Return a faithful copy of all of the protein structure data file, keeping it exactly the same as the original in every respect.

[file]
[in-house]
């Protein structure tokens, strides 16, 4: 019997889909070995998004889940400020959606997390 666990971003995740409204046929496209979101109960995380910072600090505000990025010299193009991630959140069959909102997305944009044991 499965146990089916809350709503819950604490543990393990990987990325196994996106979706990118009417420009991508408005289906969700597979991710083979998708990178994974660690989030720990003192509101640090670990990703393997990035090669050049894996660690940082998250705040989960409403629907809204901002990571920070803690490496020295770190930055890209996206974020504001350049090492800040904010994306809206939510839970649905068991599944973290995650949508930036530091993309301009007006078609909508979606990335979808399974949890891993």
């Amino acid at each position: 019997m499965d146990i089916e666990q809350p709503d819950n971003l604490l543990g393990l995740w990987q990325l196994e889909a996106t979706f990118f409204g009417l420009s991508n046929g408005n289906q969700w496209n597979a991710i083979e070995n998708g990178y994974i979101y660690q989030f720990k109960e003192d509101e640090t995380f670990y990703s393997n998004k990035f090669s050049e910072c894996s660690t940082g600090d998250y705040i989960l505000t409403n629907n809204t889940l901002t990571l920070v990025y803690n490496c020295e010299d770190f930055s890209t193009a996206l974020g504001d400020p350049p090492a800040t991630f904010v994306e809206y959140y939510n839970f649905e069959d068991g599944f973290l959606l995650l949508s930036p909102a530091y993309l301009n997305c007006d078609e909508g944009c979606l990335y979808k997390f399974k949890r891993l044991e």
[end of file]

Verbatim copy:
[in-house]
């Protein structure tokens, strides 16, 4: 019997889909070995998004889940400020959606997390 666990971003995740409204046929496209979101109960995380910072600090505000990025010299193009991630959140069959909102997305944009044991 499965146990089916809350709503819950604490543990393990990987990325196994996106979706990118009417420009991508408005289906969700597979991710083979998708990178994974660690989030720990003192509101640090670990990703393997990035090669050049894996660690940082998250705040989960409403629907809204901002990571920070803690490496020295770190930055890209996206974020504001350049090492800040904010994306809206939510839970649905068991599944973290995650949508930036530091993309301009007006078609909508979606990335979808399974949890891993």
């Amino acid at each position: 019997m499965d146990i089916e666990q809350p709503d819950n971003l604490l543990g393990l995740w990987q990325l196994e889909a996106t979706f990118f409204g009417l420009s991508n046929g408005n289906q969700w496209n597979a991710i083979e070995n998708g990178y994974i979101y660690q989030f720990k109960e003192d509101e640090t995380f670990y990703s393997n998004k990035f090669s050049e910072c894996s660690t940082g600090d998250y705040i989960l505000t409403n629907n809204t889940l901002t990571l920070v990025y803690n490496c020295e010299d770190f930055s890209t193009a996206l974020g504001d400020p350049p090492a800040t991630f904010v994306e809206y959140y939510n839970f649905e069959d068991g599944f973290l959606l995650l949508s930036p909102a530091y993309l301009n997305c007006d078609e909508g944009c979606l990335y979808k997390f399974k949890r891993l044991e």